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Metropolisforever

Your Favorite Straight-to-Video Films

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A film that is released straight-to-video is one which has been released to the public on home video formats before or without being released in movie theaters or broadcast on television.

 

Direct-to-video releases can occur for several reasons. Often a production studio will develop a TV show or film which is not generally released for several possible reasons: poor quality, lack of support from a TV network, controversial nature, or a simple lack of general public interest. Studios, limited in the annual number of films they grant cinematic releases to, may choose to pull the completed film from the theaters, or never exhibit it in theaters at all. Studios then recoup some of their losses through video sales and rentals.

 

In modern popular culture, there is often a stigma associated with direct-to-video productions. General stereotypes include low production values, poor acting and shoddy effects work. While not necessarily true, these prejudices can often hurt sales and lower review scores.

 

In Japan, the direct-to-video movement carries different connotations, being a niche product rather than a fallback medium. Despite having lower budgets than features intended for theater release, Japanese direct-to-video productions are rarely marred by the poor storyline and lower quality production often associated with the straight-to-video market in the US. So-called V-Cinema has more respect from the public, and affection from film directors for the greater creative freedoms the medium allows. V-Cinema releases are subject to fewer content restrictions and less creative dictate than other formats. In the case of anime, this is called Original Video Animation (OVA or OAV), and their production values usually fall between those of television series and movies. They are often used to tell stories too short to fill a full TV season, and were particularly common in the early 1990s. Sometimes OVAs garner enough interest to justify commissioning a full television series, like Tenchi Muyo!, One Piece, and El Hazard. With the advent of the 13 episode season format, OVAs are less common now. The majority of OVAs released in today's market are usually continuations or reworkings of recently completed TV series. For instance, the DVD release of a TV series might include a bonus episode that was never broadcast as a sales hook.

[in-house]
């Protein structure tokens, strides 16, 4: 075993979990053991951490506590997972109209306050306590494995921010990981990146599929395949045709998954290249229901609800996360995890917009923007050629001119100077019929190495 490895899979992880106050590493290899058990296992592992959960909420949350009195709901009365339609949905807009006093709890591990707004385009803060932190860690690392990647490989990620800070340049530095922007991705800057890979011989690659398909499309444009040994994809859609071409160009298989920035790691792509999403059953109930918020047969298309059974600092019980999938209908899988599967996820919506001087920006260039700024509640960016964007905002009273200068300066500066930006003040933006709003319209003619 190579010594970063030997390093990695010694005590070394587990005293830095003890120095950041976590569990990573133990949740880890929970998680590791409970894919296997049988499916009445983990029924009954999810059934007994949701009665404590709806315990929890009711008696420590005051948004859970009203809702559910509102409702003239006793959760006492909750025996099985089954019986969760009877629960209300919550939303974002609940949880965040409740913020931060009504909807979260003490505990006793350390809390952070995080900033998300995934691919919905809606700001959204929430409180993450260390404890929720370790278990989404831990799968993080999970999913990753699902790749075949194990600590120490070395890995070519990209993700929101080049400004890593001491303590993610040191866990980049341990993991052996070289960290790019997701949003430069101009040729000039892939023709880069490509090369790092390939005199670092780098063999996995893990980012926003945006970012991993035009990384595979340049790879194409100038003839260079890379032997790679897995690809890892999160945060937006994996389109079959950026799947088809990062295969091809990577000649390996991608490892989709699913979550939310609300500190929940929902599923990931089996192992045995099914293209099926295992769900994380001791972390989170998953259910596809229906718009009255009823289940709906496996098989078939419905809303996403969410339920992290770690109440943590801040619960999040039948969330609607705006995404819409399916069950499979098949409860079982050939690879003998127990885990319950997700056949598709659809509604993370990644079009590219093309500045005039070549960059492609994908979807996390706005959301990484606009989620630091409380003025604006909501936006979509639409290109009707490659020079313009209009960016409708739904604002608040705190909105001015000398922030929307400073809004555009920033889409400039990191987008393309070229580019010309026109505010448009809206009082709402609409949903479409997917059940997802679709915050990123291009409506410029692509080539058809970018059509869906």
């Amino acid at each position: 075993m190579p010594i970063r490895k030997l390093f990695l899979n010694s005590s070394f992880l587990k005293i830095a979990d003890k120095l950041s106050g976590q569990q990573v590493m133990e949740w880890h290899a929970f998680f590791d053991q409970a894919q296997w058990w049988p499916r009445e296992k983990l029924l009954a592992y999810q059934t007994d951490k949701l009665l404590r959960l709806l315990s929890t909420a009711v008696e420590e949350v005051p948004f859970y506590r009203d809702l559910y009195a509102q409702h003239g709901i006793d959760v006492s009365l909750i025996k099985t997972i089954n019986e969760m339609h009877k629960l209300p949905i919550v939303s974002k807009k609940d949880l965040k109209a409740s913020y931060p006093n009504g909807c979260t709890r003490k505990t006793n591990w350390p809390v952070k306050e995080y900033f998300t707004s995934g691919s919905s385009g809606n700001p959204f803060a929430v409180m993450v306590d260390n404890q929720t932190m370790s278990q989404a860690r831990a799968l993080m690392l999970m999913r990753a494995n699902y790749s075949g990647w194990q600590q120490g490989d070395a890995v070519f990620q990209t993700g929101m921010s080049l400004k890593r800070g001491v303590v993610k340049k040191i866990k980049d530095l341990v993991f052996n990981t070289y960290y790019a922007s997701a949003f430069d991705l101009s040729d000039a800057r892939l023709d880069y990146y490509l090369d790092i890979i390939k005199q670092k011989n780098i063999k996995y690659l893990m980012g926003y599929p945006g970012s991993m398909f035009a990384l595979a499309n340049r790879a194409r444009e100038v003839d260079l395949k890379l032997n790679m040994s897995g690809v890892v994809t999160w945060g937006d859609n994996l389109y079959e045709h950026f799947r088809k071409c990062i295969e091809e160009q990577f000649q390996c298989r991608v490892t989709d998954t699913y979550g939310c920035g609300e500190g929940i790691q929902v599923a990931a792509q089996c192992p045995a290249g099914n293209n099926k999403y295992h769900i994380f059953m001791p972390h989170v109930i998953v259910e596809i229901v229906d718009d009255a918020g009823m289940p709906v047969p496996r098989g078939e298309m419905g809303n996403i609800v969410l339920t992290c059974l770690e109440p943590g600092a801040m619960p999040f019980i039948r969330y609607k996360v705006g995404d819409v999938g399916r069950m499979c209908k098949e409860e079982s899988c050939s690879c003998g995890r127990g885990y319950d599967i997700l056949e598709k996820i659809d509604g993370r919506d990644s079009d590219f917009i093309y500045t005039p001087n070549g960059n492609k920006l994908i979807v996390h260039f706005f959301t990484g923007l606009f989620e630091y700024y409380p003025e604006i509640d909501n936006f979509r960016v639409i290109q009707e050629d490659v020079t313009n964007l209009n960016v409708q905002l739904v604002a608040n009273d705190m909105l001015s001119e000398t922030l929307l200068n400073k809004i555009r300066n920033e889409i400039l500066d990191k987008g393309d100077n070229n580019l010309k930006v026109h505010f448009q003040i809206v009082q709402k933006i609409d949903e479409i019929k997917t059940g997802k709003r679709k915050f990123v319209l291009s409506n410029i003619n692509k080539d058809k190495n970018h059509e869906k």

As the DVD format supplants the videocassette, companies have increasingly released movies in DVD format rather than VHS, causing the term "direct-to-DVD" to replace "direct-to-video" in some instances. However, the word "video" does not necessarily refer to VHS cassettes. The new term used is DVDP ("DVD Premiere"). Such films can cost as much as $20 million (about a third of the average cost of a Hollywood release) and feature actors like Jean-Claude Van Damme and Steven Seagal. Salaries for such actors range from $2 million to $4 million (Van Damme) to $4.5 million to $10 million (Seagal). According to Variety, American Pie: Band Camp sold a million copies in one week, despite retaining only two actors from the original trilogy. In recent years, DVD Premieres have become a substantial source of revenue for movie studios. DVDPs have collectively grossed over $3 billion over the last few years, and have matured enough that DVDP divisions of studios now option their own films. Studios realized that DVDP movies can be shot on a smaller budget, thus allowing studios larger profits with the combined revenues of home video sales and rentals, in addition to licensing movies for television and for distribution abroad (where some DVDP movies do see theatrical releases). Distributing DVDPs is not a practice reserved solely for larger Hollywood studios. Several companies, such as The Asylum, MTI Home Video, and York Entertainment distribute DVDPs almost exclusively. The budgets for films distributed by these companies are even smaller than those of ones distributed by a larger studio, but these companies are still able to profit off their sales.

 

What are your favorite straight-to-video films???

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